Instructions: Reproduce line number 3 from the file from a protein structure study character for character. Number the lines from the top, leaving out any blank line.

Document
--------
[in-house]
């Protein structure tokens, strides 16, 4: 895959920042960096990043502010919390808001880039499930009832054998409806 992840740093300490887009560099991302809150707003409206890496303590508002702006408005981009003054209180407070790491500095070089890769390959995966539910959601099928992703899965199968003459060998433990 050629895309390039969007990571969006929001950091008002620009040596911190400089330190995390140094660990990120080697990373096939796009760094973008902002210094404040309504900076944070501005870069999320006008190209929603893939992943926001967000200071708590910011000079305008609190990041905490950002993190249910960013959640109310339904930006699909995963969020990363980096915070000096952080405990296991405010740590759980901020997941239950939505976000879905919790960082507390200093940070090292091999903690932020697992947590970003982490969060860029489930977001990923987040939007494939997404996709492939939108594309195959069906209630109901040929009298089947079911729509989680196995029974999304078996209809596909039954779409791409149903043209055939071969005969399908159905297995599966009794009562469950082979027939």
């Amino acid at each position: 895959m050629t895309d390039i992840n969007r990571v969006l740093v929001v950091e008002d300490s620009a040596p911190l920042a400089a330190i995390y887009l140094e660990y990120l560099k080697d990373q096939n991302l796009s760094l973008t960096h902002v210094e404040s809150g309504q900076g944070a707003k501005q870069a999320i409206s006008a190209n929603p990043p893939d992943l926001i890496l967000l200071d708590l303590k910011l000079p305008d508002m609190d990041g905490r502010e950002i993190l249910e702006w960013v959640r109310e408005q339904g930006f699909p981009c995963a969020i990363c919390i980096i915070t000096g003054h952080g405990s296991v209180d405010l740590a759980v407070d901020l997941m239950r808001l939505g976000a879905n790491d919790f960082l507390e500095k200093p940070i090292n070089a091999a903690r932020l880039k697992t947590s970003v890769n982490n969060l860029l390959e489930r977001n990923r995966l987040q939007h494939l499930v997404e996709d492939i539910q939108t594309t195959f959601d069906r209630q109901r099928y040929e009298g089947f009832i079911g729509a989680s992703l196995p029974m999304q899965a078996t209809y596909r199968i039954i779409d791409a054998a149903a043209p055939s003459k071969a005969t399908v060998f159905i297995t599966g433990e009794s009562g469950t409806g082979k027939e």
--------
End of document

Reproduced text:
């Amino acid at each position: 895959m050629t895309d390039i992840n969007r990571v969006l740093v929001v950091e008002d300490s620009a040596p911190l920042a400089a330190i995390y887009l140094e660990y990120l560099k080697d990373q096939n991302l796009s760094l973008t960096h902002v210094e404040s809150g309504q900076g944070a707003k501005q870069a999320i409206s006008a190209n929603p990043p893939d992943l926001i890496l967000l200071d708590l303590k910011l000079p305008d508002m609190d990041g905490r502010e950002i993190l249910e702006w960013v959640r109310e408005q339904g930006f699909p981009c995963a969020i990363c919390i980096i915070t000096g003054h952080g405990s296991v209180d405010l740590a759980v407070d901020l997941m239950r808001l939505g976000a879905n790491d919790f960082l507390e500095k200093p940070i090292n070089a091999a903690r932020l880039k697992t947590s970003v890769n982490n969060l860029l390959e489930r977001n990923r995966l987040q939007h494939l499930v997404e996709d492939i539910q939108t594309t195959f959601d069906r209630q109901r099928y040929e009298g089947f009832i079911g729509a989680s992703l196995p029974m999304q899965a078996t209809y596909r199968i039954i779409d791409a054998a149903a043209p055939s003459k071969a005969t399908v060998f159905i297995t599966g433990e009794s009562g469950t409806g082979k027939e």